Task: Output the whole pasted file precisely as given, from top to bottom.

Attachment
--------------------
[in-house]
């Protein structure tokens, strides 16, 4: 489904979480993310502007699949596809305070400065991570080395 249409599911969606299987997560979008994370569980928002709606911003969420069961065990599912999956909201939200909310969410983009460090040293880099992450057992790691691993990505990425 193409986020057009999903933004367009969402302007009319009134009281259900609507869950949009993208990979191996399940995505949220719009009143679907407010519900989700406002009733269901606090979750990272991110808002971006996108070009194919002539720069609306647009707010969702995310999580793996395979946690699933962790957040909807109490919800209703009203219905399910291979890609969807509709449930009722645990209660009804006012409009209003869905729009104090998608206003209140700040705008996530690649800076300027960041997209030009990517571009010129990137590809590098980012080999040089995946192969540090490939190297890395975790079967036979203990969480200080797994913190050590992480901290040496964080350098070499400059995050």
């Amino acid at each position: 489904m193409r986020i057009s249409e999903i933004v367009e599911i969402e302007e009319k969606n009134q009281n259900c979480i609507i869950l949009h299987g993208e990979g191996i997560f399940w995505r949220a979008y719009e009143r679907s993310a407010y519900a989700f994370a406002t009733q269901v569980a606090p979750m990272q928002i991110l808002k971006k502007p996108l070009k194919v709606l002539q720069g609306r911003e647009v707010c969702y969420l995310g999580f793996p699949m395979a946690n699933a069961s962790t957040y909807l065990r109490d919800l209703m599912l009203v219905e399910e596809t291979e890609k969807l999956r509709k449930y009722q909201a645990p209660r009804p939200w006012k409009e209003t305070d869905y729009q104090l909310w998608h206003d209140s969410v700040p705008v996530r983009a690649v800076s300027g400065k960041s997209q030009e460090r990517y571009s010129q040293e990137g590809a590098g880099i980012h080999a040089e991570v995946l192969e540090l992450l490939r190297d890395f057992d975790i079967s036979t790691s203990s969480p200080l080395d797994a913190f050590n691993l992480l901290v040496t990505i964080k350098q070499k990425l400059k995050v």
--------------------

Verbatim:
[in-house]
């Protein structure tokens, strides 16, 4: 489904979480993310502007699949596809305070400065991570080395 249409599911969606299987997560979008994370569980928002709606911003969420069961065990599912999956909201939200909310969410983009460090040293880099992450057992790691691993990505990425 193409986020057009999903933004367009969402302007009319009134009281259900609507869950949009993208990979191996399940995505949220719009009143679907407010519900989700406002009733269901606090979750990272991110808002971006996108070009194919002539720069609306647009707010969702995310999580793996395979946690699933962790957040909807109490919800209703009203219905399910291979890609969807509709449930009722645990209660009804006012409009209003869905729009104090998608206003209140700040705008996530690649800076300027960041997209030009990517571009010129990137590809590098980012080999040089995946192969540090490939190297890395975790079967036979203990969480200080797994913190050590992480901290040496964080350098070499400059995050």
């Amino acid at each position: 489904m193409r986020i057009s249409e999903i933004v367009e599911i969402e302007e009319k969606n009134q009281n259900c979480i609507i869950l949009h299987g993208e990979g191996i997560f399940w995505r949220a979008y719009e009143r679907s993310a407010y519900a989700f994370a406002t009733q269901v569980a606090p979750m990272q928002i991110l808002k971006k502007p996108l070009k194919v709606l002539q720069g609306r911003e647009v707010c969702y969420l995310g999580f793996p699949m395979a946690n699933a069961s962790t957040y909807l065990r109490d919800l209703m599912l009203v219905e399910e596809t291979e890609k969807l999956r509709k449930y009722q909201a645990p209660r009804p939200w006012k409009e209003t305070d869905y729009q104090l909310w998608h206003d209140s969410v700040p705008v996530r983009a690649v800076s300027g400065k960041s997209q030009e460090r990517y571009s010129q040293e990137g590809a590098g880099i980012h080999a040089e991570v995946l192969e540090l992450l490939r190297d890395f057992d975790i079967s036979t790691s203990s969480p200080l080395d797994a913190f050590n691993l992480l901290v040496t990505i964080k350098q070499k990425l400059k995050v």